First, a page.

Novichok assassins: Britain should hit back at Russian intelligence

Article published in The Daily Express, 22 August 2021. © Richard Kemp

The 2018 Novichok attack in Salisbury was conducted using standard Russian GRU military intelligence procedures.

Two operatives carried out the attack,Alexander Mishkin and Anatoliy Chepiga. Their actions were coordinated by a more senior officer, Denis Sergeev.

He enabled the two on the ground to operate in isolation, without external communications, to minimise risk of detection.

Arrest warrants against all three have been issued by the police. Russia will obviously not extradite agents executing a mission authorised by General Sergey Shoygu, the Russian defence minister, with the approval of President Vladimir Putin.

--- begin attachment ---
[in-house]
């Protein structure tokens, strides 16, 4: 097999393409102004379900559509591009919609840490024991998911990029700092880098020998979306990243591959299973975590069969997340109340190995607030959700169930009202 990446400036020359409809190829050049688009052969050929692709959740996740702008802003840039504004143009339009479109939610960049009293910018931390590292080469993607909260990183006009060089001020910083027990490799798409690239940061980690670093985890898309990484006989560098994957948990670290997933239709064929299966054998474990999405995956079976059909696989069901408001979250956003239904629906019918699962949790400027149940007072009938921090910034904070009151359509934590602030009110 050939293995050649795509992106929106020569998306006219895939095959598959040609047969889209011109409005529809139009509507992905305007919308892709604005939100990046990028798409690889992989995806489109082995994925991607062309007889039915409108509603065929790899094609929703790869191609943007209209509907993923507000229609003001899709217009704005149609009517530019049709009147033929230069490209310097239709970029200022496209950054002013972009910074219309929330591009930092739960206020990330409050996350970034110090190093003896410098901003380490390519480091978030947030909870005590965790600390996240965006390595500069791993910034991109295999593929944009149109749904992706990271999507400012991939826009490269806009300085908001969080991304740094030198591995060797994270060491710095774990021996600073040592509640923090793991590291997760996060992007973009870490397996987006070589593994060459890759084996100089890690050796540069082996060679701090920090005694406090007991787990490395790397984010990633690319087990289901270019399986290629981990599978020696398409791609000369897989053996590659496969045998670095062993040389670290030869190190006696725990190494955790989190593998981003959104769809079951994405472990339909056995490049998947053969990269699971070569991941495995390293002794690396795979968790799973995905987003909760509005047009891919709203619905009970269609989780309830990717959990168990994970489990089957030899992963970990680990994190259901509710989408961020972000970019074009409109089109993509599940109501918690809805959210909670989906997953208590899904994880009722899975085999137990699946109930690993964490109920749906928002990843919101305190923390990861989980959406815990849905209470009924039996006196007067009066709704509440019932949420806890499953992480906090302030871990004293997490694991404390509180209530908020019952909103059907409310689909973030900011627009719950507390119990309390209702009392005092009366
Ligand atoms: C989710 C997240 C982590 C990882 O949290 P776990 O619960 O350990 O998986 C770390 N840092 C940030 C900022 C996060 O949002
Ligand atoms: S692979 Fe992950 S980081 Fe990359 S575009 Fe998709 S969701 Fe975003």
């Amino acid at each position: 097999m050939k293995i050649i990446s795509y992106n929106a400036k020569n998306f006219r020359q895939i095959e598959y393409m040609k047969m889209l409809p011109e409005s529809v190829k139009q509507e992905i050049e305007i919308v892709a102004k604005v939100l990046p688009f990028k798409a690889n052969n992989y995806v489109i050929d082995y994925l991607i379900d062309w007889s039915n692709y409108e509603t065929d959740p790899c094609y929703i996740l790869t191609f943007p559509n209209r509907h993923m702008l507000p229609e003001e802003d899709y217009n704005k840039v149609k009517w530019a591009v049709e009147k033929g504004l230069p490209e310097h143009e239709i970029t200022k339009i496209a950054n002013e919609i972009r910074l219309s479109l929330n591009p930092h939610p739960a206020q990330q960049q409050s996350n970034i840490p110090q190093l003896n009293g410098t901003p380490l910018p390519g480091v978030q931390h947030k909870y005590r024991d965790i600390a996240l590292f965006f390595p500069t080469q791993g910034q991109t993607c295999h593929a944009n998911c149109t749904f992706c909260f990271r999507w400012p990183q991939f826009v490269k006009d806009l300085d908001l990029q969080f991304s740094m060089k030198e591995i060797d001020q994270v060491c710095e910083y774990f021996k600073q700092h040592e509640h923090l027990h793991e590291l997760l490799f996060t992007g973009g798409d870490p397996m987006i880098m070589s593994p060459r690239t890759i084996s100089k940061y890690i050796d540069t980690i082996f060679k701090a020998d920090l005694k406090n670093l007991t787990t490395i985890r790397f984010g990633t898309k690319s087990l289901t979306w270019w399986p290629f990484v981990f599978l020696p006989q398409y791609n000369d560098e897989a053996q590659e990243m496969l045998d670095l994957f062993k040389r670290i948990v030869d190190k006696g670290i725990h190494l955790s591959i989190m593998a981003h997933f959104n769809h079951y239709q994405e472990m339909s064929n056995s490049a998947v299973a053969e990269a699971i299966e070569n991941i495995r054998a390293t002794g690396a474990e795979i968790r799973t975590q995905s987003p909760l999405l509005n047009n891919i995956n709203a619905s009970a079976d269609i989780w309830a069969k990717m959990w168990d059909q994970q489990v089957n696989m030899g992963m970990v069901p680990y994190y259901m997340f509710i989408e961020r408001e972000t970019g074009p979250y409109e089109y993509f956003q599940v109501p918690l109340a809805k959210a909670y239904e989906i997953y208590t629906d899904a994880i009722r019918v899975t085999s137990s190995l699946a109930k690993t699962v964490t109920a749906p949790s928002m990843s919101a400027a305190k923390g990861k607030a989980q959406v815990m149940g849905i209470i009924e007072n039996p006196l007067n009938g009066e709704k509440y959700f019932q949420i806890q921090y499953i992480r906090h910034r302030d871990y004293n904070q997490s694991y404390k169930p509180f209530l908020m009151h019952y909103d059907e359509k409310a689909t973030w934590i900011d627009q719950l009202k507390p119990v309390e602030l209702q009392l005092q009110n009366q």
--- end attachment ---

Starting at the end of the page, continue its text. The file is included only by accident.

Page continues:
The same is true of the murder in Britain in 2006 of Alexander Litvinenko, which the European Court of Human Rights ruled yesterday was also the work of Russia. The perpetrators of both these attacks can and should be arrested by Britain or its allies if they set foot outside Russia.

It is important that option is kept live as it is possible they will do so, maybe as a deliberate sign of contempt for the West by Putin.

But the greater likelihood is all involved will all get away with murder. That cannot be allowed.

Britain hopes that exposing the culprits will build pressure against Putin by encouraging other countries to do the same. This will not be enough.

Britain and its allies need to wage a dirty war against the GRU and other agencies involved by disrupting their operations.

We should also sanction the GRU’s hierarchy and the Russian chain of command that authorised the assassinations.

Without hard-line pushback from the West, these Russian actions will not only continue, they will escalate.

In the wake of Nato’s recent display of weakness in Afghanistan there is an urgent need to show strength to deter Russia, China and other authoritarian states.

Image: Salisbury Cathedral. Source: Wikimedia Commons